Midfield School Eco Garden


It began during Easter, 2015, when a couple of teachers who are passionate about getting the children outdoors put together a plan to get the students involved in more activities not classroom based. First they dug some plant beds and started growing vegetables.

The school managed to get a bit of funding and some help from a local garden centre, Coolings . An area was fenced off to create the garden, they made wooden raised beds and grew strawberries and potatoes.

Miss Shelley Kimber was taken on in November 2016 and now works 2 days a week working with the children in the garden.


New opportunities in the garden


We now have a lunchtime gardening club which runs all year whatever the weather and an after-school club during the summer term.

Many of the children have never experienced the types of opportunities that the garden provides, such as digging, planting and watching the seeds grow into something they can cook eat and enjoy. I am very proud of what the children have achieved in the past 3 years and it’s lovely to hear them asking when the next time will be they are coming out into the garden.

Activities and benefits

This year they have grown every type of vegetable imaginable, including potatoes, carrots, melon and the favourites with the children being peas (which they thought came out of bags in the freezer, not the ground!) They couldn't get enough of them!

The garden is also having an impact on the children's mental and physical health and wellbeing and I am seeing children who find things difficult within the classroom, really blossom out in the garden. Our multi-sensory approach also means the Treehouse Autistic unit, which is part of the school, can get involved too.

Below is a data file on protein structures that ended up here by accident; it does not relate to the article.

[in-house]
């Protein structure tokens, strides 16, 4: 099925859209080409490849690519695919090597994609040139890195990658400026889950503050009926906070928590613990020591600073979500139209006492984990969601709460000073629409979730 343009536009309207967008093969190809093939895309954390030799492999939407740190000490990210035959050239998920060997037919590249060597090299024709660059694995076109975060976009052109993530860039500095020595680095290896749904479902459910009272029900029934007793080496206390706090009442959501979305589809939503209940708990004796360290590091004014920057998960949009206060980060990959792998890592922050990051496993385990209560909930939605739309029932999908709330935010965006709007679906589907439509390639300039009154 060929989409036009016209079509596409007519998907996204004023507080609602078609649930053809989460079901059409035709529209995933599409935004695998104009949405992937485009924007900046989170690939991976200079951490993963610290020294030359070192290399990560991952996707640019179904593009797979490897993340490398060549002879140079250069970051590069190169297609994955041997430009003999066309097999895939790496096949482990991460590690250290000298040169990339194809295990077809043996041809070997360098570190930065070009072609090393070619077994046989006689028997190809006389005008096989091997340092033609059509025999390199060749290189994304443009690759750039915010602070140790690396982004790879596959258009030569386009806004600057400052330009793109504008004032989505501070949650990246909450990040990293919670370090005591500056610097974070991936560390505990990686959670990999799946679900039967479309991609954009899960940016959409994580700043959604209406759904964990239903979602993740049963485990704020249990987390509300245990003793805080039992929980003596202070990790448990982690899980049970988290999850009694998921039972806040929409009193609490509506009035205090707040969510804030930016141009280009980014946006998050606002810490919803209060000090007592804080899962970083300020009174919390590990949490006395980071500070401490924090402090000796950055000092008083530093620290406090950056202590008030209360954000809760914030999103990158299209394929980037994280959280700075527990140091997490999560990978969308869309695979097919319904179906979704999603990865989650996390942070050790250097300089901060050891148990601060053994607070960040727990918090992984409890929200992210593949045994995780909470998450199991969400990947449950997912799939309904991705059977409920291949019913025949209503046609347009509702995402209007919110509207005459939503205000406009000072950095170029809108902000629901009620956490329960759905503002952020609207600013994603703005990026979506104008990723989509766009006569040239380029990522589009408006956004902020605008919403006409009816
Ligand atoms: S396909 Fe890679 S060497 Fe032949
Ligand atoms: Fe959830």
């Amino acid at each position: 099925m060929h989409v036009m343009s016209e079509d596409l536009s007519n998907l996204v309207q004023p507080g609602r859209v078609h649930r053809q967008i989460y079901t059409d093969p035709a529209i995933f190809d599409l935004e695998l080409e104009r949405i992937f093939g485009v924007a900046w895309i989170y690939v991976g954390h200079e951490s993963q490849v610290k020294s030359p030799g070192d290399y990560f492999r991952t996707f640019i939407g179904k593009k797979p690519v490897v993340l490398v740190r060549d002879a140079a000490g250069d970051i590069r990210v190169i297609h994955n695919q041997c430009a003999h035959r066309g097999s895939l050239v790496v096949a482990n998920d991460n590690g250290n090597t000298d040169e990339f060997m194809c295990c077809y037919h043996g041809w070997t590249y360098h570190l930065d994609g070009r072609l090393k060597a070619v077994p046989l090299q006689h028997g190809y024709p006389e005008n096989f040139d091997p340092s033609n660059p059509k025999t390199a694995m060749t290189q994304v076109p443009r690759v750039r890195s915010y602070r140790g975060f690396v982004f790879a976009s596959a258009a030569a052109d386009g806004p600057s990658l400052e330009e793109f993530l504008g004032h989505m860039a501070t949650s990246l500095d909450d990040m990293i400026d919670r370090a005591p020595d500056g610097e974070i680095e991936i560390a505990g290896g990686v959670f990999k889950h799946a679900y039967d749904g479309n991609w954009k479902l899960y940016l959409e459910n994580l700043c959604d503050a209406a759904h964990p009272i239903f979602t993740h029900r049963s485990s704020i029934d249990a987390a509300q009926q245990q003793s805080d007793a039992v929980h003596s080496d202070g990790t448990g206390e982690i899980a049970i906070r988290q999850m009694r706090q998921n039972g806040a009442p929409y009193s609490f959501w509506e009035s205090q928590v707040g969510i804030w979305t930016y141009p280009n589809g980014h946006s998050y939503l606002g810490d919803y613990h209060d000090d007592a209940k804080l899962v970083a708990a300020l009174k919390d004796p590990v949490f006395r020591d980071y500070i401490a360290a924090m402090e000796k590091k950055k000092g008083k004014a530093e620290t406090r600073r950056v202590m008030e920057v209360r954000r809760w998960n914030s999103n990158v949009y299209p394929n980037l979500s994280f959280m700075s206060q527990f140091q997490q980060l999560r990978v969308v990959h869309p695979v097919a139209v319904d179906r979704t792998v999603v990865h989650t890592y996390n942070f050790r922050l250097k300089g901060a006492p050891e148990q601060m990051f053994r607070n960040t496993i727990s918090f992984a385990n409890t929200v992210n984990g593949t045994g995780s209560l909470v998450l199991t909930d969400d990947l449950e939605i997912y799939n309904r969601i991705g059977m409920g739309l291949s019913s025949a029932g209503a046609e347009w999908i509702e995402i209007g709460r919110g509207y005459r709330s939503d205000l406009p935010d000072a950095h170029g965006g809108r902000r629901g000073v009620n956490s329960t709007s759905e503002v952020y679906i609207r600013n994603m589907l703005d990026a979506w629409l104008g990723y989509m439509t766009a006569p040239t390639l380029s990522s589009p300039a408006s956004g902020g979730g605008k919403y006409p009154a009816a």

We have been given a wormery which makes lovely compost for us and also have 3 compost beds, the whole school have had composting lessons and have really embraced composting. The school kitchen saves their peelings for the garden every week.


Plans for the future


Each class has been given a wheelbarrow , I've asked the teachers to plant it up with the children using a theme of their choice. They are being judged by the head teacher in July. It has been lovely seeing every class enjoying the competition.

Our next aim is to build some work stations for the children to use while planting seeds or potting on plants into bigger pots, we are also hoping to build a brick bar BBQ so the children can get more involved in cooking what they have harvested.

From September we will be linking our outdoor learning into the curriculum in a bit more detail to make sure the children are benefiting in their learning as well as their wellbeing. We are always looking for new ways to inspire the children and give them a love of the outdoors and what enjoyment you can get from growing and eating your own food.


Community gardens across the UK are not only growing rapidly in numbers but are also doing incredible work, transforming lives as well as the land itself. We would love you to join us now.

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